February 17th, 2017 at 01:36pm
Most of your important offline customer interactions happen at the store, over the phone, through e-mail communications or possibly even at an event kiosk. With the marketing teams becoming more and more digitally savvy and depending on a single platform for their data needs, it becomes even more imperative to link all your data to a single platform. If Google Analytics is your primary web analytics solution on the website then you are in luck, as Google Analytics provides some amazing options to link all your offline data to its online companions.
With the advent of Universal Analytics, Google Analytics has brought in the flexibility to send custom hits even with transactional numbers although no pages were involved. Through this guide, we will look at shedding some light on what can be achieved through Measurement Protocol, the feature that allows us to sync offline data, and the practical applications of this feature in Google Analytics. A general disclaimer – this is an advanced feature of GA and might require some knowledge about how GA functions and also about how a request is sent with payload data.
What Are Some of the Possible Offline Interactions?
Some examples of possible offline interactions by the user are given below, but do note that these are just use cases and does not cover the entire spectrum of possibilities.
– A Phone call to confirm and complete a sale that started online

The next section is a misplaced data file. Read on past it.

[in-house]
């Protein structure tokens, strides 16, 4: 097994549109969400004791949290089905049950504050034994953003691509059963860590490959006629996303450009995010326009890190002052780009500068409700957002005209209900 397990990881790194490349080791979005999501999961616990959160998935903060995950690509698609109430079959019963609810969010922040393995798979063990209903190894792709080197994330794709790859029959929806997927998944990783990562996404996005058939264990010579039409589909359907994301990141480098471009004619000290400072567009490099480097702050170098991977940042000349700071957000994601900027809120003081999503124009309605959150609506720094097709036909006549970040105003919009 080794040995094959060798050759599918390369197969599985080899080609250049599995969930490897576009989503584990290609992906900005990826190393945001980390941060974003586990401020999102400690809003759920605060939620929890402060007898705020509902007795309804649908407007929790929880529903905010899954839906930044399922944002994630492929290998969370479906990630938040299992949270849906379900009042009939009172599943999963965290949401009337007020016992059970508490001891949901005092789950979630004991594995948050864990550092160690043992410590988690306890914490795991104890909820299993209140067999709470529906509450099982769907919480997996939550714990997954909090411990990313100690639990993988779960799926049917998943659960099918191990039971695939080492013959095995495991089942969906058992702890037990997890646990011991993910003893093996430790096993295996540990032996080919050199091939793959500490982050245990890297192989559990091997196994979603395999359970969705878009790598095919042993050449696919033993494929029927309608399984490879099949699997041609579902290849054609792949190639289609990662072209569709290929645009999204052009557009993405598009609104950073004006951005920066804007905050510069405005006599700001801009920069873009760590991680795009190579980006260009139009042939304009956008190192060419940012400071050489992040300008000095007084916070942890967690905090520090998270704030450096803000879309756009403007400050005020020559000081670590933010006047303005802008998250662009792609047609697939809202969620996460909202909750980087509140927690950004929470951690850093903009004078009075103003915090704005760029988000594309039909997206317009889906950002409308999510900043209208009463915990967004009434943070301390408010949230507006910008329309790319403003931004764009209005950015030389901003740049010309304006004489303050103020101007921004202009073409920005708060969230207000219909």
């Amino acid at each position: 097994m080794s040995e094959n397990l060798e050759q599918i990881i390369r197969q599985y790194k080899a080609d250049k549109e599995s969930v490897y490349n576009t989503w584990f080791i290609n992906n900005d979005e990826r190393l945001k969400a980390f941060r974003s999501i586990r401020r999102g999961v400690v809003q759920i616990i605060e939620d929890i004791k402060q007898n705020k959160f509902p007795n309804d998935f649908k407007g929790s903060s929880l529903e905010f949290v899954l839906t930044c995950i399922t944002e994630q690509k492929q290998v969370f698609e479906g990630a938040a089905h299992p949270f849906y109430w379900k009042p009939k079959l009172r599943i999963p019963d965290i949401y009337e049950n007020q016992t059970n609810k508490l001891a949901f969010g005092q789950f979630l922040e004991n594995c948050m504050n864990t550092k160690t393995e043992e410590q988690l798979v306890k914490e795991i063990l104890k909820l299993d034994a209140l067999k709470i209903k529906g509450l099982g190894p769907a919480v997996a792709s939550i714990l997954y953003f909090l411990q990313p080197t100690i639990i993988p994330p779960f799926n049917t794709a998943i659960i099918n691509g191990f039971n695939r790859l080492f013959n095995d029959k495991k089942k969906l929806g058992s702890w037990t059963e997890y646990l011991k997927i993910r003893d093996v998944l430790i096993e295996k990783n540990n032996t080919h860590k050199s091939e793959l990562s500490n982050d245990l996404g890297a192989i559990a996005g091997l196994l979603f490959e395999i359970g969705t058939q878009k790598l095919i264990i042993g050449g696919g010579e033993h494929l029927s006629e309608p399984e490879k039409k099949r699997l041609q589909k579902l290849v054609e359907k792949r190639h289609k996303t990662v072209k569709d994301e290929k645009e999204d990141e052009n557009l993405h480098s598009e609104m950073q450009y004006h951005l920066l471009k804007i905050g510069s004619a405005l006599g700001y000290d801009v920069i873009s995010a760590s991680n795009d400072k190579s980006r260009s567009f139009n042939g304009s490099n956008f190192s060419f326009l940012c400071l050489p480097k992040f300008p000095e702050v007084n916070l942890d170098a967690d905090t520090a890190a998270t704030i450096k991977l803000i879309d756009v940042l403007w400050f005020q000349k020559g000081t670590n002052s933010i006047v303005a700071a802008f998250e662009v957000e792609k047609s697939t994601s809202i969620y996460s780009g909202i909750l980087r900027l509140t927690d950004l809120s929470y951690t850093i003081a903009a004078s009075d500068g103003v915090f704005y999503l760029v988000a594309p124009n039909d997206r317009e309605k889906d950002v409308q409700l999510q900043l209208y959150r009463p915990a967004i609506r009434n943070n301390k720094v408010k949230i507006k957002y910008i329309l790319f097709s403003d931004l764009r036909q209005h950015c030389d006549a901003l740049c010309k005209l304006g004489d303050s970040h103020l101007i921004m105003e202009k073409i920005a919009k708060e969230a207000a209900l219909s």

– An email to avail a product with a COD request
– Return of a product at a store that was purchased online
– Provision to order a product through live chat
Apply the measurement protocol to any use you deem fit and gain insights in the order of the user journey towards conversion. It can be a step towards a conversion or an engagement of the user away from your website.
Measurement Protocol – A Brief
How does it work? It’s a simple GET/POST HTTP request to the Google Analytics server with key value pairs attached to the URL. An excerpt from Google on how to structure the URL: –
The simplest way of understanding and learning the measurement protocol and the ways of framing the HTTP request is to use the hitbuilder. Also learn about the different parameters that one can send across through the measurement protocol here.
The hits sent using measurement protocol will have the current timestamp and this cannot be overridden – for instance, you cannot insert a hit for a session that happened weeks back. Since by default Google Analytics has the attribution model of a last non-direct click, any hit with no medium specified would be assumed to be a direct hit and if a customer id is provided along with the hit, the previous interaction is rightly given the credit.
Use Case 1: Can I use Measurement Protocol when a customer returns a product at a Store?